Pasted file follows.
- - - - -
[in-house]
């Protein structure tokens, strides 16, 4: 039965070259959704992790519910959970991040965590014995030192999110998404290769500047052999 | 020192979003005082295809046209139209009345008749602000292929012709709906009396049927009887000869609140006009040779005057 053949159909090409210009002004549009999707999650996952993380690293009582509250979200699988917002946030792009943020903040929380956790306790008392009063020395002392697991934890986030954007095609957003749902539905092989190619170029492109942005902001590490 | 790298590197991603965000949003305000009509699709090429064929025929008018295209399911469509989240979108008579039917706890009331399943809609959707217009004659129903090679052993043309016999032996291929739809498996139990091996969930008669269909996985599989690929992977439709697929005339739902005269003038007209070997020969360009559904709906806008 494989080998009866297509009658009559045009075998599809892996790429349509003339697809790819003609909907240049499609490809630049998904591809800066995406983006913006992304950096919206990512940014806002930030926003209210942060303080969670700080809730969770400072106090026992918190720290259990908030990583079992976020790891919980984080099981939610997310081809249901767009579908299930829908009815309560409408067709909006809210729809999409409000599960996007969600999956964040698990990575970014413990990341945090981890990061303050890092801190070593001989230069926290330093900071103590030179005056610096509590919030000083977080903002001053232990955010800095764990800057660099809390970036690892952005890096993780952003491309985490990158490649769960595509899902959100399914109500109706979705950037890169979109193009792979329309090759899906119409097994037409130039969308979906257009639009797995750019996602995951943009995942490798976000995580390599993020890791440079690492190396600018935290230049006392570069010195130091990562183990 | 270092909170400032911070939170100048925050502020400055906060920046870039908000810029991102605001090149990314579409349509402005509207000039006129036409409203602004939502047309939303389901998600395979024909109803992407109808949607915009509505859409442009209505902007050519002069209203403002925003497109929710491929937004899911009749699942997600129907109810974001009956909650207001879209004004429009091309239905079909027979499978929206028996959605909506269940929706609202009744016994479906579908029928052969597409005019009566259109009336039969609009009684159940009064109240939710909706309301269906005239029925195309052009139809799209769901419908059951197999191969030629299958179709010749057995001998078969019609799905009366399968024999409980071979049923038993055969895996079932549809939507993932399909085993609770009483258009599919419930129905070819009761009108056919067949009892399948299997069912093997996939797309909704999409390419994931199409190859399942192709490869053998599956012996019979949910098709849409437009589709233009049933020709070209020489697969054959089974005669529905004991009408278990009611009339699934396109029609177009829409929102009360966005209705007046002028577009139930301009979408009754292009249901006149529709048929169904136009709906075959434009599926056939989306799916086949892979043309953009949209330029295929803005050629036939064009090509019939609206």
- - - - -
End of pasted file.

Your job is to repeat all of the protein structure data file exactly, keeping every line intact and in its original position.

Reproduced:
[in-house]
């Protein structure tokens, strides 16, 4: 039965070259959704992790519910959970991040965590014995030192999110998404290769500047052999 | 020192979003005082295809046209139209009345008749602000292929012709709906009396049927009887000869609140006009040779005057 053949159909090409210009002004549009999707999650996952993380690293009582509250979200699988917002946030792009943020903040929380956790306790008392009063020395002392697991934890986030954007095609957003749902539905092989190619170029492109942005902001590490 | 790298590197991603965000949003305000009509699709090429064929025929008018295209399911469509989240979108008579039917706890009331399943809609959707217009004659129903090679052993043309016999032996291929739809498996139990091996969930008669269909996985599989690929992977439709697929005339739902005269003038007209070997020969360009559904709906806008 494989080998009866297509009658009559045009075998599809892996790429349509003339697809790819003609909907240049499609490809630049998904591809800066995406983006913006992304950096919206990512940014806002930030926003209210942060303080969670700080809730969770400072106090026992918190720290259990908030990583079992976020790891919980984080099981939610997310081809249901767009579908299930829908009815309560409408067709909006809210729809999409409000599960996007969600999956964040698990990575970014413990990341945090981890990061303050890092801190070593001989230069926290330093900071103590030179005056610096509590919030000083977080903002001053232990955010800095764990800057660099809390970036690892952005890096993780952003491309985490990158490649769960595509899902959100399914109500109706979705950037890169979109193009792979329309090759899906119409097994037409130039969308979906257009639009797995750019996602995951943009995942490798976000995580390599993020890791440079690492190396600018935290230049006392570069010195130091990562183990 | 270092909170400032911070939170100048925050502020400055906060920046870039908000810029991102605001090149990314579409349509402005509207000039006129036409409203602004939502047309939303389901998600395979024909109803992407109808949607915009509505859409442009209505902007050519002069209203403002925003497109929710491929937004899911009749699942997600129907109810974001009956909650207001879209004004429009091309239905079909027979499978929206028996959605909506269940929706609202009744016994479906579908029928052969597409005019009566259109009336039969609009009684159940009064109240939710909706309301269906005239029925195309052009139809799209769901419908059951197999191969030629299958179709010749057995001998078969019609799905009366399968024999409980071979049923038993055969895996079932549809939507993932399909085993609770009483258009599919419930129905070819009761009108056919067949009892399948299997069912093997996939797309909704999409390419994931199409190859399942192709490869053998599956012996019979949910098709849409437009589709233009049933020709070209020489697969054959089974005669529905004991009408278990009611009339699934396109029609177009829409929102009360966005209705007046002028577009139930301009979408009754292009249901006149529709048929169904136009709906075959434009599926056939989306799916086949892979043309953009949209330029295929803005050629036939064009090509019939609206």